Lake County Commissioners resolved to try and heal their county’s racial scars on Tuesday when they passed a resolution to urge Gov. Rick Scott and his cabinet to exonerate the members of the “Groveland Four.”

In 1948, four black men in Lake County, Ernest Thomas, Charles Greenlee, Samuel Shepherd and Walter Irvin, were accused of raping a 17-year-old white woman. Thomas fled town and would later be shot and killed by a mob that claimed he had been armed and reaching for a weapon, and Shepherd was killed by Sheriff Willis McCall in what McCall said was an escape attempt.

Irvin, who was with Shepherd and survived by pretending to be dead, claimed the shooting had been unprovoked – though no charges were ever filed against McCall or the Sheriff’s department.

Mob violence and police brutality surrounded the entire case. The men had alibis and denied involvement in the rape, but were convicted by an all-white jury.

At Tuesday’s meeting, each commissioner voiced praise for the push to pardon the Groveland Four through Senate Contract Resolution Number 136, proposed by Senator Geraldine Thompson, an Orlando Democrat. The resolution would exonerate them from the crime they were accused of and extend apologies to any surviving descendants of the Groveland Four.

Commissioner Sean Parks said that although he “believes Lake County to be the best county in Florida,” there was no denying the black mark that the Groveland Four case and the way law enforcement handled it left on the area.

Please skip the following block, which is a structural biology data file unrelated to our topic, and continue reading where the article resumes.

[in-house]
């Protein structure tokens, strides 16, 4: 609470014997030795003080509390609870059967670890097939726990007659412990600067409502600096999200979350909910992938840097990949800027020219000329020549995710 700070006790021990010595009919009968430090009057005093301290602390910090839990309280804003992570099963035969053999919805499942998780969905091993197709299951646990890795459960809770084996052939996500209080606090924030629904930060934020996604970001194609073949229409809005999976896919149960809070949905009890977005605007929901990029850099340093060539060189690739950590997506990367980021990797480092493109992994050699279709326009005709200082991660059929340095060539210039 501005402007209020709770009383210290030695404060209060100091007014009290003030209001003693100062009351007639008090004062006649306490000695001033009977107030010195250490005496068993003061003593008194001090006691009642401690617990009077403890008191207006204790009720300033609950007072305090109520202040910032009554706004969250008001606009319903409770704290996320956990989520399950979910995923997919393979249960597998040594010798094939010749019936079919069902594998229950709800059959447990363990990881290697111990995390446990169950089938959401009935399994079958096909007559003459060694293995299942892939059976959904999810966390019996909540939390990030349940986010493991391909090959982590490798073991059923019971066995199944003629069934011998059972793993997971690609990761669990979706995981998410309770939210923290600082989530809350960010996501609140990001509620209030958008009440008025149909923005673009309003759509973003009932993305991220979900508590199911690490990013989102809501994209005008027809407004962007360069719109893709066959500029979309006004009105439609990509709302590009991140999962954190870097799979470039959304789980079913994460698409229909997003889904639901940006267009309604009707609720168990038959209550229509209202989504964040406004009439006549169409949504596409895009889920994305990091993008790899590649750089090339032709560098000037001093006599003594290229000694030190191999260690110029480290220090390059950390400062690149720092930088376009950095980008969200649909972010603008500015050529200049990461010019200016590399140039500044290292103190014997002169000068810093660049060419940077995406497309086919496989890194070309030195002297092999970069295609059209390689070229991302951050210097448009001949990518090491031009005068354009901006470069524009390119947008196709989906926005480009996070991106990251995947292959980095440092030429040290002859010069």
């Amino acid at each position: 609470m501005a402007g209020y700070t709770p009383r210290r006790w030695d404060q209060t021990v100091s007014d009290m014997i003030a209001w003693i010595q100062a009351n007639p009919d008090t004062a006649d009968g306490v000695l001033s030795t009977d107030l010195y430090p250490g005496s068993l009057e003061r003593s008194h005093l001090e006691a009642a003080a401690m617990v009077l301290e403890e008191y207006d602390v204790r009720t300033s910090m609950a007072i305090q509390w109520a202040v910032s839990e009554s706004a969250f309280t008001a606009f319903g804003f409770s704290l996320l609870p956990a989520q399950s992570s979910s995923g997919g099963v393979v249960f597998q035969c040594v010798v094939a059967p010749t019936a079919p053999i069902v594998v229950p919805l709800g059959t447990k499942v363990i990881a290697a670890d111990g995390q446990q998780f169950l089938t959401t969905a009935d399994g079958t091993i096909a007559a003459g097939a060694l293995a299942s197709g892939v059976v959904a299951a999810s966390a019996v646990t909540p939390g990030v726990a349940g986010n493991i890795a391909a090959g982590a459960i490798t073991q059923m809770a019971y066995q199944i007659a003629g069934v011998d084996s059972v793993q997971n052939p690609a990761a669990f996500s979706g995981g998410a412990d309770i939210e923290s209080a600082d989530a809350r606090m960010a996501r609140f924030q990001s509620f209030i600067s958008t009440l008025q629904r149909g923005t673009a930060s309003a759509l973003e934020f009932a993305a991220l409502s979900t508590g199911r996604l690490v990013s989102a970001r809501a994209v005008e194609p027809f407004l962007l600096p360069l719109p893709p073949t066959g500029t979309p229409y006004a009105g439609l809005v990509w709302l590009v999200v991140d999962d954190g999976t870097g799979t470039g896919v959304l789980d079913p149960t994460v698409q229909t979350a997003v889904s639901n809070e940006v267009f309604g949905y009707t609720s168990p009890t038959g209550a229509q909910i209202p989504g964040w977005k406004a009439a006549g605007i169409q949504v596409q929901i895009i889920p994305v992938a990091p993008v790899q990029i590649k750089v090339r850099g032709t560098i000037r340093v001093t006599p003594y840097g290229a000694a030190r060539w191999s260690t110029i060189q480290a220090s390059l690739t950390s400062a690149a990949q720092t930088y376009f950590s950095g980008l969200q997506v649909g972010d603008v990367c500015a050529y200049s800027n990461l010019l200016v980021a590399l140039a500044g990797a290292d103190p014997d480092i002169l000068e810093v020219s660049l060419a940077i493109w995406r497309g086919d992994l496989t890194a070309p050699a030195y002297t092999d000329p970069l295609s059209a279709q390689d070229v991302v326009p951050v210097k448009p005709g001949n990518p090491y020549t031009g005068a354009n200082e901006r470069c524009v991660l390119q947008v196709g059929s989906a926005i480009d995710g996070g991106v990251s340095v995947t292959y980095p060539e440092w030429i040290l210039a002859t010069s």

Now, he said, all they can do is try to move forward.

“In 1949, Lake County wasn’t the best place to live if you were African American,” he said. “Sometimes, it was downright dangerous. That dark chapter of our past is already written – we can’t re-write it. But we can write a new chapter. As the next generation grows up, they will absolutely think about the place they want to live in. They will want to live in a community that is unified.”

Commissioner Jimmy Conner said it was “never too late to say you’re sorry,” adding that the county had truly come a long way since the 1940s and now had a good relationship with its African American residents.

Commissioner Leslie Campione applauded Parks’ somber recollections, and said she hoped there was a way they could include surviving family members of the Groveland Four in the proceedings.

The resolution was passed unanimously by the board.

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